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June 24, 2019 - 

All four officers of Synod 2019 were happy with how this year’s synod went. It took all the time allotted to finish the agenda, but the officers agreed it had been a smooth synod.

Thea Leunk, vice president, had been an officer in the past, and this was her fourth synod. “It was an irenic (peace-seeking) group, no big blow-ups, ” she said. “It was a very prayerful, congenial mood. People were looking to establish relationships, anxious to be the body of Christ.”

Rev. William Koopmans was president, a role he has played before. “We had a very diversified agenda, wide in scope,” he said. “There was a lot of enthusiasm generated for denominational ministries. My prayer is that the kind of unity we felt here will go back to the churches. We’re going to need that denominational vision.”

There are always times of humor. “I thought it was great when William tried chair during the challenge to the chair!” Melissa Van Dyk said. She was the first-ever deacon delegate elected to the executive. “It was such a privilege to serve the church,” she said. This was her fourth synod.

First clerk Rev. José Rayas has been to synod 12 times previously and has also served on the executive committee.

All four were moved by the liturgy that followed the discussion of abuse of power. “Seeing how many people came to put (commemorative) rocks at the front,” Van Dyk said. “You realize that it isn’t just policy and procedure. It’s personal.”

Leunk said one of her best moments was when Rev. Hirotsugu Mochida from the Reformed Church of Japan told delegates that he became a Christian at age 13 in response to hearing the gospel through Back to God Ministries International, the CRC’s media ministry, reminding delegates of how far CRC ministry reaches.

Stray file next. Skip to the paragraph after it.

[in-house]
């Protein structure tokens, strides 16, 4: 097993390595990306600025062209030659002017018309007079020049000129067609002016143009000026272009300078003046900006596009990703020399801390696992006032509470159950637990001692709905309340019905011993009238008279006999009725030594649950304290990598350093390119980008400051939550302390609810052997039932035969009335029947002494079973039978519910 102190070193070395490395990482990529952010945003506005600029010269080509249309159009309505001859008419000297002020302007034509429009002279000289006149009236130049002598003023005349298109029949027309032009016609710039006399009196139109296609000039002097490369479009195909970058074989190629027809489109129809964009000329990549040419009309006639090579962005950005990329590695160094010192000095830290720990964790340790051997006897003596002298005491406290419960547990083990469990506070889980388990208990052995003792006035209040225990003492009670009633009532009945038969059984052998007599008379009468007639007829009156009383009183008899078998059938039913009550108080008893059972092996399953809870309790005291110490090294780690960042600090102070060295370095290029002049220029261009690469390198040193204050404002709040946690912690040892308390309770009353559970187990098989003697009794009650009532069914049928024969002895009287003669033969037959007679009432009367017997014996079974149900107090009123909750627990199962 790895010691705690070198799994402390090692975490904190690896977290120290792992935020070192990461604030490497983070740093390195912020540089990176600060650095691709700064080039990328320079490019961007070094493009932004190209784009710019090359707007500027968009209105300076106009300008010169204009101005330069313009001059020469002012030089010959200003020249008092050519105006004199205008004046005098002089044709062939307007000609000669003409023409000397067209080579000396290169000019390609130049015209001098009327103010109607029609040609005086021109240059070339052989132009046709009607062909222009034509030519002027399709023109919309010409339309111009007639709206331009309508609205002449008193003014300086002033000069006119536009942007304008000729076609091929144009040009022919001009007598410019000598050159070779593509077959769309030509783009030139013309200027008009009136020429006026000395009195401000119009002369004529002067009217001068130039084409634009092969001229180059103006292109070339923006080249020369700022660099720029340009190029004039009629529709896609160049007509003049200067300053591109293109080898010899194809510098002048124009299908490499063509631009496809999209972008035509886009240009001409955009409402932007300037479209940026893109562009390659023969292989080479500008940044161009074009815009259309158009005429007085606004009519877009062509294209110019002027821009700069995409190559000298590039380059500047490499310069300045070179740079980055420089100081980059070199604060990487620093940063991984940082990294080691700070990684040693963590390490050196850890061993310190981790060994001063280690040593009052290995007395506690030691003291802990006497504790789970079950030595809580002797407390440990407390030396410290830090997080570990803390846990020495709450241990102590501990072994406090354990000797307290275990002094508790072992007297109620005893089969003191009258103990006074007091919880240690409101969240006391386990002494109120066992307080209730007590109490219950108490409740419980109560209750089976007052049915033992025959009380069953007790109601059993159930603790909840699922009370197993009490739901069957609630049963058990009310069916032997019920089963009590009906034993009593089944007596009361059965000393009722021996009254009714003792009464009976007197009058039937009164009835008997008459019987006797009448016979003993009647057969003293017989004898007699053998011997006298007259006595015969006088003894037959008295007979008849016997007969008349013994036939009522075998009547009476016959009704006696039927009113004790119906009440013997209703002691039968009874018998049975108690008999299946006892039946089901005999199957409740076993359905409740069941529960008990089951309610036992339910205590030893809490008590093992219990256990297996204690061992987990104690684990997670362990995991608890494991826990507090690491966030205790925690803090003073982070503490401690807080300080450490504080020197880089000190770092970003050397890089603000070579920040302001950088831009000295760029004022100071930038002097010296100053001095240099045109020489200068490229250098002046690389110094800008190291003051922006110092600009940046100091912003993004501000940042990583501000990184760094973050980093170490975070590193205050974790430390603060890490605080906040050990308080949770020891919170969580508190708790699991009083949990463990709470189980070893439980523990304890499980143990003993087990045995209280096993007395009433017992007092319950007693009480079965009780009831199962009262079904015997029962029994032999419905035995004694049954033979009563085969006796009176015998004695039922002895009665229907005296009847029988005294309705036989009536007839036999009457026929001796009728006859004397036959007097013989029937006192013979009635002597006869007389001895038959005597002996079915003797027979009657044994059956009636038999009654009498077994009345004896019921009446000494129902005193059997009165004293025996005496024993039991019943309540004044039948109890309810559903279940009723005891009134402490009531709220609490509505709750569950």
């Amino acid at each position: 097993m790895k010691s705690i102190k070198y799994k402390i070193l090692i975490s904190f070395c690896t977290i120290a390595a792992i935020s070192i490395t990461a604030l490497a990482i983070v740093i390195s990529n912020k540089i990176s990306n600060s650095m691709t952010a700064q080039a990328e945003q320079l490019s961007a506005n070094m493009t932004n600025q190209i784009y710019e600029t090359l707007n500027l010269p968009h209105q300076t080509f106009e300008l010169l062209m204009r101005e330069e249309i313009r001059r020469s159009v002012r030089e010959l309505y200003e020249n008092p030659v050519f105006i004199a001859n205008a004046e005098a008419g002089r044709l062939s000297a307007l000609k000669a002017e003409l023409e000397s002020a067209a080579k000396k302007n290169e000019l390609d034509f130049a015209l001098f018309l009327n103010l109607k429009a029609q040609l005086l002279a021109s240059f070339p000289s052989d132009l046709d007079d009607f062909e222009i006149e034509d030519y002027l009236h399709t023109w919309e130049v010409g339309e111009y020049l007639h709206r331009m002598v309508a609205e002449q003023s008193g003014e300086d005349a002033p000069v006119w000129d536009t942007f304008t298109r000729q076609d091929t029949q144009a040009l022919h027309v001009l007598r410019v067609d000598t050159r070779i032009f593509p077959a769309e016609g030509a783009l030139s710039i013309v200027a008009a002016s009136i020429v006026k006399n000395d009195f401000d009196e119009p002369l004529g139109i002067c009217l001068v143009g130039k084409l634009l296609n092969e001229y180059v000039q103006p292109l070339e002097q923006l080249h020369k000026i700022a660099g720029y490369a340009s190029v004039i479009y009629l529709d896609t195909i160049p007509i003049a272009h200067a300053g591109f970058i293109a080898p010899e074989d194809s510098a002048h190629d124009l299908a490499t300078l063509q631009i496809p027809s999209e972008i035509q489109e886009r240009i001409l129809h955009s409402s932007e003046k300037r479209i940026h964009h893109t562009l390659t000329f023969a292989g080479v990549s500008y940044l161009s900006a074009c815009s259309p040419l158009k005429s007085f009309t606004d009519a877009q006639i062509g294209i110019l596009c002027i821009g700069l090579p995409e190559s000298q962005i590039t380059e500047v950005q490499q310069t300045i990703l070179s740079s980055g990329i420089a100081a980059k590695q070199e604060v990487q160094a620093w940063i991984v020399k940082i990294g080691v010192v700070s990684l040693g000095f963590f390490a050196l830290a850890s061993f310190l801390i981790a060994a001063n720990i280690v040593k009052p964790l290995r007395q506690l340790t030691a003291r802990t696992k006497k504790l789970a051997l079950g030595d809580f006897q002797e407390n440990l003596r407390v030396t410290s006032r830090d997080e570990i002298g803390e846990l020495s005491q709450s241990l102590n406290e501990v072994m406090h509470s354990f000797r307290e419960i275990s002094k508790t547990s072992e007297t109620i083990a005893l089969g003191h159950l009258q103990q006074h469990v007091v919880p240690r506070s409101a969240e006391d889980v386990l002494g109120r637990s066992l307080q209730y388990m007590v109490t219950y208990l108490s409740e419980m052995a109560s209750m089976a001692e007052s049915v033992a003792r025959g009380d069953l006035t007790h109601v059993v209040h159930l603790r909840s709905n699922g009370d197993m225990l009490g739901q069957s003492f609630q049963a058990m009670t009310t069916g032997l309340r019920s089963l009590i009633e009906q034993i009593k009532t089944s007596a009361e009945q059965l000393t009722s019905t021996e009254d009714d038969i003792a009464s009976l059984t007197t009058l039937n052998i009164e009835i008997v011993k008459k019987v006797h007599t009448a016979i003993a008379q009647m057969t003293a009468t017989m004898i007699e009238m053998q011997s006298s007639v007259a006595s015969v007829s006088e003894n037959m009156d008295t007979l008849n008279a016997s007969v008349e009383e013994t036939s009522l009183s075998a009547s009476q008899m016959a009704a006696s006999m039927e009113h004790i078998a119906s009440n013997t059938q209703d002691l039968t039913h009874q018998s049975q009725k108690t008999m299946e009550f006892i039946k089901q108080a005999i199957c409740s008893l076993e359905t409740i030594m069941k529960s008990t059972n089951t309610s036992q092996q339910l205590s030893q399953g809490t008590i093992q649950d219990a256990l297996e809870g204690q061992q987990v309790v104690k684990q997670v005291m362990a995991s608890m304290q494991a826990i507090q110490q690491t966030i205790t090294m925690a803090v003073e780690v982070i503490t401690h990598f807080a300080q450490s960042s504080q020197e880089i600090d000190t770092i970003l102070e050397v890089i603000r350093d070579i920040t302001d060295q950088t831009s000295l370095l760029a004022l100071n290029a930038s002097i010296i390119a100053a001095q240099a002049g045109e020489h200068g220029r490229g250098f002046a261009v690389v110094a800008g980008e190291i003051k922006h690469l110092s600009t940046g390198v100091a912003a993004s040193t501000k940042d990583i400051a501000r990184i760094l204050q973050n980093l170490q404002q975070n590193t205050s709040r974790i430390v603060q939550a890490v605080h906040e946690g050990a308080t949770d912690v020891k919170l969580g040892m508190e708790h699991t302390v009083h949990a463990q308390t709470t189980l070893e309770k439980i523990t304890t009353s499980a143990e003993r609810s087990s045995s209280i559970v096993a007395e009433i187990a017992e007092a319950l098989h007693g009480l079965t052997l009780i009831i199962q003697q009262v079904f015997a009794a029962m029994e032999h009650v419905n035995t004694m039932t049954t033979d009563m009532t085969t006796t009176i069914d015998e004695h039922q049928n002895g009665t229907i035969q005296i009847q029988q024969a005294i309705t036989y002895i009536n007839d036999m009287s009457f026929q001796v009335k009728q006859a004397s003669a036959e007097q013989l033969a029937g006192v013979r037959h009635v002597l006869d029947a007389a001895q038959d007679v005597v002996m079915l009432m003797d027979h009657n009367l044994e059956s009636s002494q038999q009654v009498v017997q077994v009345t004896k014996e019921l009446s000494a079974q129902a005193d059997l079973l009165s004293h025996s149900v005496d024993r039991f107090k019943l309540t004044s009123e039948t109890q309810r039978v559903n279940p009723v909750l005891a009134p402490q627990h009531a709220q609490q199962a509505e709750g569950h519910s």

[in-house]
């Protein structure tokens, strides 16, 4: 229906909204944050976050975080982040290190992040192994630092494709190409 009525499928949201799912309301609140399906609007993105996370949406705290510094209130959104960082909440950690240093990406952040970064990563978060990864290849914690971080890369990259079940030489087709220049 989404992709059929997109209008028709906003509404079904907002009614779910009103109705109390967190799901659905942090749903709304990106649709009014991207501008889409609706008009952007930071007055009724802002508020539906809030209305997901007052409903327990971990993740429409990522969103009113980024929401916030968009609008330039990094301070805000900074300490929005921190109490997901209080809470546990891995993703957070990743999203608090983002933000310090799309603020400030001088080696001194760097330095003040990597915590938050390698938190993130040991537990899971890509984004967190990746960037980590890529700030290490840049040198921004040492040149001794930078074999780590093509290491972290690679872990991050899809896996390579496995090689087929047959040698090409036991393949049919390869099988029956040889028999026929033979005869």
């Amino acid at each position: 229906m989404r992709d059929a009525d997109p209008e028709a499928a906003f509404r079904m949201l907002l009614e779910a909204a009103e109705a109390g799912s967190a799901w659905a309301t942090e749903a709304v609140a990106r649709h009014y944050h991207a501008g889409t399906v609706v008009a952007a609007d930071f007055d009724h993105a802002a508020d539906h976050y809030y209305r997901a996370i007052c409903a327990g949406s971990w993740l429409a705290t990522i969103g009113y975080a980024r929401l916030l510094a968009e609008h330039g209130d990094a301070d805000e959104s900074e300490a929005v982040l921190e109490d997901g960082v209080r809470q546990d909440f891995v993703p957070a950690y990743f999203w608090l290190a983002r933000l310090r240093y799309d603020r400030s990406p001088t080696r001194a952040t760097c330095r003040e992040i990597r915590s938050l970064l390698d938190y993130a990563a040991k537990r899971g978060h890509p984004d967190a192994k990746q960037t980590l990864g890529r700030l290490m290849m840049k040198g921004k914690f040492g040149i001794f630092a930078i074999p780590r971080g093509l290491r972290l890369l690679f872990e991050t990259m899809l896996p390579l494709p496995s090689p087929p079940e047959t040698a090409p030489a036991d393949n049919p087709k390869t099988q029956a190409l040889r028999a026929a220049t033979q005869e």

These four are not without worries for the CRC’s future. Van Dyk worries about an unwillingness to change, a lack of openness to the Spirit inviting change. Rayas fears the CRC will lose zeal for holistic ministry.

The shadow hanging over the CRC is the study committee report on human sexuality due at Synod 2021. The Reformed Church in America is further along in that discussion. “I listened to the report of the RCA ecumenical guests and how they are struggling with questions of unity,” Koopmans said. “I fear that conversation lies in our future as well.”

They left synod with hope. “There is a much more missional vision to church today than what we saw in times past,” Koopmans said. “It’s a clear attitude of being much more intentional about our focus looking out into the world, not just inward looking as a church.”

“We are still passionate people, even when we wonder what the future holds,” Van Dyk said. “We are Christ followers seeking to bring shalom. I have a lot of hope that we continue even when the work feels daunting, hard, frustrating. We’re seeking God’s face.”

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